This societal preference for fairer complexions is also present in India. For instance, fairness cream has become a popular beauty product. Priyanka Chopra, the Indian Bollywood star working in the US, married to an American, was recently criticized when she posted an Instagram post boasting her support for the “Black Lives Matter” movement, in light of recent events. Many fans pointed out the hypocrisy of her actions, as she used to advertise fairness creams back home in India. The popularity of the Fair and Lovely cream proves how the colonial mentality is still ingrained in many Indian’s minds. The 200+ years of colonization by the British has instilled in their mindset that Whites are superior, resulting in many Indians accepting their inferiority, in terms of the color of their skin or the language they speak. In our society, intelligence and high class is equated with being English-like, being appreciated by the West, or making it to the West. Therefore, the impact of colonization still lingers in our day to day lives.
It is always the easiest to see the weaknesses and faults of others. Our own shortcomings are the hardest thing to accept. Just a few months ago, the East-Asian community was being targeted due to the corona pandemic. That is the same ignorant thinking that works against people that look different than you. So in the end all of these attitudes point to one big problem—ethnocentrism. I remember this distinctly when I taught public speaking classes in a university. The very first class instruction was to recognize two faulty logics: ethnocentrism and generalization. Now, it has been brought to the top of our concerns, ironically, amidst the pandemic. We are facing the most debilitating situation, in which all humans, of all races, ethnicities, religions, and backgrounds, are being equally affected by a deadly virus. Instead of pushing for the common goals of peace and prosperity for all, the shortcomings of humanity still manage to find division amongst the human race.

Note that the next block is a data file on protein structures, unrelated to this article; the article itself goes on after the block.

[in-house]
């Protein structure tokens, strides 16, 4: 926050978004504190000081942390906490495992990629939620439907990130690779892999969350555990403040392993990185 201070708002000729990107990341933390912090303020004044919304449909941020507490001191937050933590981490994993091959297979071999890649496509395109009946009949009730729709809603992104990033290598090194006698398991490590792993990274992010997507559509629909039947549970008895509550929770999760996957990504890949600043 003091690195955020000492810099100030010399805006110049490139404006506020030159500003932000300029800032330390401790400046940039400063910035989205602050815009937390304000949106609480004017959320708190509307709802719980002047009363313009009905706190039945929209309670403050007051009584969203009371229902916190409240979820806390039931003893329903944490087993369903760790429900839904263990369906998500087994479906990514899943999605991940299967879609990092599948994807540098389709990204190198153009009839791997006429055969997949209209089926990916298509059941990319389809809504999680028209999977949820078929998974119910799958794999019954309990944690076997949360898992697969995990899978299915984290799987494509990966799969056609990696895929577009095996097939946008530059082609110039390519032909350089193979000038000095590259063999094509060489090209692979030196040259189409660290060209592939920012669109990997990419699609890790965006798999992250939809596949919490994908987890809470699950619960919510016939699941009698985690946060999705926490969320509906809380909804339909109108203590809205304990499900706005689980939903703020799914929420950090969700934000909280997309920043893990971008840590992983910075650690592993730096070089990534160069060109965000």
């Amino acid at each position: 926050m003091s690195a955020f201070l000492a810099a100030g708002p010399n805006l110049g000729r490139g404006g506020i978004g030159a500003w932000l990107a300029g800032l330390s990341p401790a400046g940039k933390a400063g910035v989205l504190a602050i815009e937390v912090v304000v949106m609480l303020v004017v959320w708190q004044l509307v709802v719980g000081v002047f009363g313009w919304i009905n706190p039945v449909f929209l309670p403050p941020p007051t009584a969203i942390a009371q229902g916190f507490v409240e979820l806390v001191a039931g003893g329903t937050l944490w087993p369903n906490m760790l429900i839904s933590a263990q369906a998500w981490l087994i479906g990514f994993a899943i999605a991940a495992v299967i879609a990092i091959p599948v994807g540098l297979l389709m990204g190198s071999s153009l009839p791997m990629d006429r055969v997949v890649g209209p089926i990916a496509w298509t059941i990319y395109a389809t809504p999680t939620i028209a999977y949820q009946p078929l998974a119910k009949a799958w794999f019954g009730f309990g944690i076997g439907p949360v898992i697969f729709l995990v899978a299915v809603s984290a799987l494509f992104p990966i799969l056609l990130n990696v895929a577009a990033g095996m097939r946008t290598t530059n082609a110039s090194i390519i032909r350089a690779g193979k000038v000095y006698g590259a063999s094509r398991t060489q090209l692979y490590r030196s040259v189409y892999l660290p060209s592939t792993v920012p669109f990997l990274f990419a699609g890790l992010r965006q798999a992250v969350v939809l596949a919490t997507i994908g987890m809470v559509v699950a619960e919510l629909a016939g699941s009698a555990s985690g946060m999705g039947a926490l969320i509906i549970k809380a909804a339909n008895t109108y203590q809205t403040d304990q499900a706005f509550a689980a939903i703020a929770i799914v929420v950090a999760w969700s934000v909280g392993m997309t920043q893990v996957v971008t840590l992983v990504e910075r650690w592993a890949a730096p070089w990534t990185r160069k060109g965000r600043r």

This is the time to acknowledge this fatal flaw in our society and in our human nature. It is the character that counts, no matter what. Our ancient texts and knowledge has taught us this; It is time we learn from it, apply it to our actions, and pass this knowledge to our youth, through the education system.
So the next time you post on social media regarding the “Black Lives Matter” movement, remember the true meaning of this statement. “Black Lives Matter” is not just about Black People in America. It encompasses all racially-motivated oppression and discrimination against all minorities, in every corner of the world. If you stand with Black People, don’t forget to stand with the Bhutan-Nepali. The Madhesi People of Nepal. Nepalese with darker skin. The Nepalese with a lower caste standing. Because if you stand for one, you must stand for all.
The writer is a graduate of Arizona State University in Political Science. He is working as a social activist and motivational speaker for students across Nepal since 2007. He also blogs at Strong Blog.
The views and opinions expressed in this article are those of the author and do not necesarily reflect the official policy or position of Nepalisite.